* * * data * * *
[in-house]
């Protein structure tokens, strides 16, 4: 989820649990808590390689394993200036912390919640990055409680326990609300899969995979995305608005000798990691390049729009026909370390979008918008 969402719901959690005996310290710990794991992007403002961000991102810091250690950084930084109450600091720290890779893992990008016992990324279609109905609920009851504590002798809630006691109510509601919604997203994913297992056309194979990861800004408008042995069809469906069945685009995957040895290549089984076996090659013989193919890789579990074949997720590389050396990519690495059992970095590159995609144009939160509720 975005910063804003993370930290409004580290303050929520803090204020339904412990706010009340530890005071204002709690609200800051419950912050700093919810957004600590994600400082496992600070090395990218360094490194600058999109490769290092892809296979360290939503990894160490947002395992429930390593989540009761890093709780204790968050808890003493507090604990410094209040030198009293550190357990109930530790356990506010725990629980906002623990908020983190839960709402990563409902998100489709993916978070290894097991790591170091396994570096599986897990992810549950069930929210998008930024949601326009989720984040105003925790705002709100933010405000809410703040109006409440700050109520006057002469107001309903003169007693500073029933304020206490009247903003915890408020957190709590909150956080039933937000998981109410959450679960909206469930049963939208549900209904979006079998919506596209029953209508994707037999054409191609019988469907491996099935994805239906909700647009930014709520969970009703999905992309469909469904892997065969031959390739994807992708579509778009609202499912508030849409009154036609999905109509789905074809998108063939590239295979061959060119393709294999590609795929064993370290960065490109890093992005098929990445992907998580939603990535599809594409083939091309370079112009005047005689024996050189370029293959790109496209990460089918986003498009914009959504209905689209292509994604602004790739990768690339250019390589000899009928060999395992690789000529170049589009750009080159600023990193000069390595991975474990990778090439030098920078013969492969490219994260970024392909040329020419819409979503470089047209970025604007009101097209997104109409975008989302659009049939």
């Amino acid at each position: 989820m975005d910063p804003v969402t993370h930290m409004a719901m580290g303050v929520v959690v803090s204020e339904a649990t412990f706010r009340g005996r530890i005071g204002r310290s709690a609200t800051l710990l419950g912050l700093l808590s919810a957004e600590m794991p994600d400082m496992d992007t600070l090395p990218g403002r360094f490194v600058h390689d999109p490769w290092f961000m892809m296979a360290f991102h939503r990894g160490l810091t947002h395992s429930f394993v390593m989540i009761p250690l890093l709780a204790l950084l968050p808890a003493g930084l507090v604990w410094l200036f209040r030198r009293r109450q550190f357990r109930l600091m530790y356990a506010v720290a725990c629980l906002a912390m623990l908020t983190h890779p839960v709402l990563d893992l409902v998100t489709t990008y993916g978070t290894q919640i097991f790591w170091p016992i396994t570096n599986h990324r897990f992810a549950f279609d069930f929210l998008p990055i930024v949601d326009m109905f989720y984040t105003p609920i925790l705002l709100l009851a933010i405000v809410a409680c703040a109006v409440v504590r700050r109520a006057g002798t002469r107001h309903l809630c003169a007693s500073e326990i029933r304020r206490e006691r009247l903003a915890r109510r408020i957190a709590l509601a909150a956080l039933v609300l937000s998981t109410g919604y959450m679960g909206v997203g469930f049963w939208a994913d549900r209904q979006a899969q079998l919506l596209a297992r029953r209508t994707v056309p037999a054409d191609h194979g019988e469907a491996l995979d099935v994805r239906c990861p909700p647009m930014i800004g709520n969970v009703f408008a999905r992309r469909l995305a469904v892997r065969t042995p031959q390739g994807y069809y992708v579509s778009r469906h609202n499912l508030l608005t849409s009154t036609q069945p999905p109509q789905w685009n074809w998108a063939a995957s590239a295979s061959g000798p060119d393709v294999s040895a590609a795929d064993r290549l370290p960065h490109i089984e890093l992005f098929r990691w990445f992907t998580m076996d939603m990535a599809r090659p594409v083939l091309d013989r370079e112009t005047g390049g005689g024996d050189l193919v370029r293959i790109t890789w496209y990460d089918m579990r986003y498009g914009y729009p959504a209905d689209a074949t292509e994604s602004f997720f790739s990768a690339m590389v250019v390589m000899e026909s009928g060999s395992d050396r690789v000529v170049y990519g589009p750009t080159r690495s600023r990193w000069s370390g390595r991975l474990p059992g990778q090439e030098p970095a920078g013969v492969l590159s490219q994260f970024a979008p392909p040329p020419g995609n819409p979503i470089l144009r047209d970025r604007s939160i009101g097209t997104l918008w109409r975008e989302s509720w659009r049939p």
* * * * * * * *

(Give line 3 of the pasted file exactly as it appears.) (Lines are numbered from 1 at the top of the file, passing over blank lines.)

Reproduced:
């Amino acid at each position: 989820m975005d910063p804003v969402t993370h930290m409004a719901m580290g303050v929520v959690v803090s204020e339904a649990t412990f706010r009340g005996r530890i005071g204002r310290s709690a609200t800051l710990l419950g912050l700093l808590s919810a957004e600590m794991p994600d400082m496992d992007t600070l090395p990218g403002r360094f490194v600058h390689d999109p490769w290092f961000m892809m296979a360290f991102h939503r990894g160490l810091t947002h395992s429930f394993v390593m989540i009761p250690l890093l709780a204790l950084l968050p808890a003493g930084l507090v604990w410094l200036f209040r030198r009293r109450q550190f357990r109930l600091m530790y356990a506010v720290a725990c629980l906002a912390m623990l908020t983190h890779p839960v709402l990563d893992l409902v998100t489709t990008y993916g978070t290894q919640i097991f790591w170091p016992i396994t570096n599986h990324r897990f992810a549950f279609d069930f929210l998008p990055i930024v949601d326009m109905f989720y984040t105003p609920i925790l705002l709100l009851a933010i405000v809410a409680c703040a109006v409440v504590r700050r109520a006057g002798t002469r107001h309903l809630c003169a007693s500073e326990i029933r304020r206490e006691r009247l903003a915890r109510r408020i957190a709590l509601a909150a956080l039933v609300l937000s998981t109410g919604y959450m679960g909206v997203g469930f049963w939208a994913d549900r209904q979006a899969q079998l919506l596209a297992r029953r209508t994707v056309p037999a054409d191609h194979g019988e469907a491996l995979d099935v994805r239906c990861p909700p647009m930014i800004g709520n969970v009703f408008a999905r992309r469909l995305a469904v892997r065969t042995p031959q390739g994807y069809y992708v579509s778009r469906h609202n499912l508030l608005t849409s009154t036609q069945p999905p109509q789905w685009n074809w998108a063939a995957s590239a295979s061959g000798p060119d393709v294999s040895a590609a795929d064993r290549l370290p960065h490109i089984e890093l992005f098929r990691w990445f992907t998580m076996d939603m990535a599809r090659p594409v083939l091309d013989r370079e112009t005047g390049g005689g024996d050189l193919v370029r293959i790109t890789w496209y990460d089918m579990r986003y498009g914009y729009p959504a209905d689209a074949t292509e994604s602004f997720f790739s990768a690339m590389v250019v390589m000899e026909s009928g060999s395992d050396r690789v000529v170049y990519g589009p750009t080159r690495s600023r990193w000069s370390g390595r991975l474990p059992g990778q090439e030098p970095a920078g013969v492969l590159s490219q994260f970024a979008p392909p040329p020419g995609n819409p979503i470089l144009r047209d970025r604007s939160i009101g097209t997104l918008w109409r975008e989302s509720w659009r049939p």